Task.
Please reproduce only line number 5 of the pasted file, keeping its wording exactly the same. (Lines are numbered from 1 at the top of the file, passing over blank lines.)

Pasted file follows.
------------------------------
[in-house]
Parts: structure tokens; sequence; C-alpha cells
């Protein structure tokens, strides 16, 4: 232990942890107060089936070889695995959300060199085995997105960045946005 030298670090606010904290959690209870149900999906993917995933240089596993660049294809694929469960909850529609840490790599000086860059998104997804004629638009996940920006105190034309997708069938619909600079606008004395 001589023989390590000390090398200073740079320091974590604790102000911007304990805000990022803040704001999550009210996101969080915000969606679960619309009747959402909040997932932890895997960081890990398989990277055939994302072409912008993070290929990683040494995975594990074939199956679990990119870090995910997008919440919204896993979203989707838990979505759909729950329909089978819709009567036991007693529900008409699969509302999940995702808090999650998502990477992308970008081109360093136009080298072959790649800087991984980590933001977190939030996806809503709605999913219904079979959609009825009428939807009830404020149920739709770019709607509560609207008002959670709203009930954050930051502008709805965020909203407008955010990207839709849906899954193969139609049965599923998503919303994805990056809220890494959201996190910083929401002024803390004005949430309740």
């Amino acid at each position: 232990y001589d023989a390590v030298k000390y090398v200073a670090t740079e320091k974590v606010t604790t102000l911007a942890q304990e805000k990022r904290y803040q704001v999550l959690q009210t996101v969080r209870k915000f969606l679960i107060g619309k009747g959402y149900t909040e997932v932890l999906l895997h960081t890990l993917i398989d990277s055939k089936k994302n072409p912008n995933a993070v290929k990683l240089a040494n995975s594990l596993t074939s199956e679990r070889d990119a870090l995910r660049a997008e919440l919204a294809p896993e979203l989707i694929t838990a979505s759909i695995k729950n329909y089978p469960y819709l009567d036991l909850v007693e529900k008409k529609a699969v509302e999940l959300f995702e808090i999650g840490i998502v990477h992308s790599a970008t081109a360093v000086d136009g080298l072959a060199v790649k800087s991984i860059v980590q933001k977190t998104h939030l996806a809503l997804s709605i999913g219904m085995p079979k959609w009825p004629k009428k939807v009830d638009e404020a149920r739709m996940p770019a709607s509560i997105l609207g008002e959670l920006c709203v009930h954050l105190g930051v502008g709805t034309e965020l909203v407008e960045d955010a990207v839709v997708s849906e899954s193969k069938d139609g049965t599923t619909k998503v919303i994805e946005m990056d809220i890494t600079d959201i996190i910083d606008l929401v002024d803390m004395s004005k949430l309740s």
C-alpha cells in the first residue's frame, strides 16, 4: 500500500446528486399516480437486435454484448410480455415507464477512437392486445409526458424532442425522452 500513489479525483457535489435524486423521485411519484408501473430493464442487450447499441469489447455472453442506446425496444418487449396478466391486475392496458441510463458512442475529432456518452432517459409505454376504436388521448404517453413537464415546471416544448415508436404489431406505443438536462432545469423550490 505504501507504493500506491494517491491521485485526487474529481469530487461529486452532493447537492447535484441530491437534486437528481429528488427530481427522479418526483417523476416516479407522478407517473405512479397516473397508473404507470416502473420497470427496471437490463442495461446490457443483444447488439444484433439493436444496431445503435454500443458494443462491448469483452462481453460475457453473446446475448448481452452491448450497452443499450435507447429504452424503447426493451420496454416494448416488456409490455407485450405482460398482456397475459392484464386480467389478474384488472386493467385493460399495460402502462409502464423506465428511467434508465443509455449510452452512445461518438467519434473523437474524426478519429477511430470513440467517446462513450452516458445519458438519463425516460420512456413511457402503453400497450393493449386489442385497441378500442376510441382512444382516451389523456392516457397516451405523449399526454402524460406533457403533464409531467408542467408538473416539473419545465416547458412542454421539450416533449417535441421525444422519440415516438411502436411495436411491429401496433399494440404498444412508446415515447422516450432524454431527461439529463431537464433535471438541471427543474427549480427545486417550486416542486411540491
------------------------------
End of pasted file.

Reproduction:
C-alpha cells in the first residue's frame, strides 16, 4: 500500500446528486399516480437486435454484448410480455415507464477512437392486445409526458424532442425522452 500513489479525483457535489435524486423521485411519484408501473430493464442487450447499441469489447455472453442506446425496444418487449396478466391486475392496458441510463458512442475529432456518452432517459409505454376504436388521448404517453413537464415546471416544448415508436404489431406505443438536462432545469423550490 505504501507504493500506491494517491491521485485526487474529481469530487461529486452532493447537492447535484441530491437534486437528481429528488427530481427522479418526483417523476416516479407522478407517473405512479397516473397508473404507470416502473420497470427496471437490463442495461446490457443483444447488439444484433439493436444496431445503435454500443458494443462491448469483452462481453460475457453473446446475448448481452452491448450497452443499450435507447429504452424503447426493451420496454416494448416488456409490455407485450405482460398482456397475459392484464386480467389478474384488472386493467385493460399495460402502462409502464423506465428511467434508465443509455449510452452512445461518438467519434473523437474524426478519429477511430470513440467517446462513450452516458445519458438519463425516460420512456413511457402503453400497450393493449386489442385497441378500442376510441382512444382516451389523456392516457397516451405523449399526454402524460406533457403533464409531467408542467408538473416539473419545465416547458412542454421539450416533449417535441421525444422519440415516438411502436411495436411491429401496433399494440404498444412508446415515447422516450432524454431527461439529463431537464433535471438541471427543474427549480427545486417550486416542486411540491